Syria talks of war as tension escalates with Turkey
Tensions mounted on both sides of the Syria-Turkey border on Tuesday, with open talk of war in Damascus while its neighbour to the north said military action would follow any future violations of its territory.
"We live in a real state of war from all angles," Syrian President Bashar al-Assad told his cabinet on Tuesday, according to Reuters. "When we are in a war, all policies and all sides and all sectors need to be directed at winning this war."
Assad's remarks came amid heavy fighting outside the capital between rebel and government forces, and strong words from Turkey in response to the downing of one of its jets on Friday by Syrian forces.
"Any military element that approaches the Turkish border from Syria … will be regarded as a threat and treated as a military target," said Prime Minister Recep Tayyip Erdogan.
Syria insists that the Turkish plane violated its airspace. Turkey maintains that although the unarmed RF-4E reconnaissance jet had unintentionally strayed into Syria's airspace, it was in international airspace when it was brought down.
Tuesday also saw Russia enter the war of words, albeit with a call for calm and restraint. Russia's Foreign Ministry said the loss of Turkey's jet should not be seen as a "provocation" by Syria, its close ally in the region.
"It is important that what happened is not viewed as a provocation or a premeditated action," said the ministry in a statement, according to Reuters.
"We believe that the best course of action is restraint and constructive interaction between the Turkish and Syrian sides in order to clarify all the circumstances of the incident."
Russia also reportedly warned world leaders against using the incident to push for stronger action against Syria.
The head of the NATO military alliance called the downing of the jet unacceptable on Tuesday, shortly after Turkey briefed NATO's North Atlantic Council in discussions held under Article 4 of NATO's founding treaty, which allows a NATO member to request consultations if its security has been threatened.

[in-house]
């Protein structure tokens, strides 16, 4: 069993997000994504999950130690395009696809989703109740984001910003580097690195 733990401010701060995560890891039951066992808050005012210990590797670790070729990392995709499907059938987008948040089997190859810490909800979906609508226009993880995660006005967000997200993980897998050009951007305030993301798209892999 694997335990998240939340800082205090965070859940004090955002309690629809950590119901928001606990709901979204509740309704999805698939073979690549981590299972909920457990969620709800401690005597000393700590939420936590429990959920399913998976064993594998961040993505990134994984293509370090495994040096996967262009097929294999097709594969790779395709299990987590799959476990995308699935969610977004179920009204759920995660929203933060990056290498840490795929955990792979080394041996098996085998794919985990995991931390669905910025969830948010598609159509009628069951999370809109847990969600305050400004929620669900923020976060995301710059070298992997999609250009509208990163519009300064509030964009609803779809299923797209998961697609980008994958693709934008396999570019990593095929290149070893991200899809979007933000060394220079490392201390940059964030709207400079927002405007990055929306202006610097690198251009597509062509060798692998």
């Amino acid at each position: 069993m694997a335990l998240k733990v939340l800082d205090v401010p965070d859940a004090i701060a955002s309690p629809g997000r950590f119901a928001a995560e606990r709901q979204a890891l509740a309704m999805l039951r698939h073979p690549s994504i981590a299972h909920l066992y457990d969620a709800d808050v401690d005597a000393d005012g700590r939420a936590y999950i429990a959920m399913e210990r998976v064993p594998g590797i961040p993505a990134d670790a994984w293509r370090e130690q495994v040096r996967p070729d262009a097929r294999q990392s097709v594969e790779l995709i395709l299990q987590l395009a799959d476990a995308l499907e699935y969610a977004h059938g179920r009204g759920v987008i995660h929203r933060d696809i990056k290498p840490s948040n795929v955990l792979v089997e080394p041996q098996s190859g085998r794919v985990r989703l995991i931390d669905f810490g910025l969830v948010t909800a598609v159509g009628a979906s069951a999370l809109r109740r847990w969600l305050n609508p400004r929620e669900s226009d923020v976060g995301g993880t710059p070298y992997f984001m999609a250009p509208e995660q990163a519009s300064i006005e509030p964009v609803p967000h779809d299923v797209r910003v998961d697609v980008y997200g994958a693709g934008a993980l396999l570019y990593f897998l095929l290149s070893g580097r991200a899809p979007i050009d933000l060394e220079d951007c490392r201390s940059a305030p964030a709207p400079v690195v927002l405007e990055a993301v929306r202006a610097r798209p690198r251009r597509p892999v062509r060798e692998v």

NATO Secretary General Anders Fogh Rasmussen said the alliance condemns it "in the strongest terms," and expressed solidarity with Turkey, but made no mention of retaliatory action.
Erdogan said Syria shot down the unarmed plane in international airspace in a "deliberate" and "hostile" act and without warning. He said border violations in the region were not uncommon, and that Syrian helicopters had violated Turkish airspace five times recently, without Turkish response.
"No one should be deceived by our cold-blooded stance," Erdogan said. "Our acting with common sense should not be perceived as a weakness."
The downing of the jet has aggravated tense ties between the two neighbours. Turkey has repeatedly called on Assad to step down as 33,000 Syrians have sought refuge in Turkey, fleeing a government crackdown on a popular uprising.
Erdogan said as much as Turkey's friendship is valuable, Turkey's "wrath is as much violent and crushing."
"We will continue to be a burning torment for circles who have adopted a hostile attitude toward Turkey," he said.
The public anger in Turkey is largely muted, and Huseyin Celik, a senior member of Erdogan's ruling party, said the party grassroots is against going to war.
With files from The Associated Press
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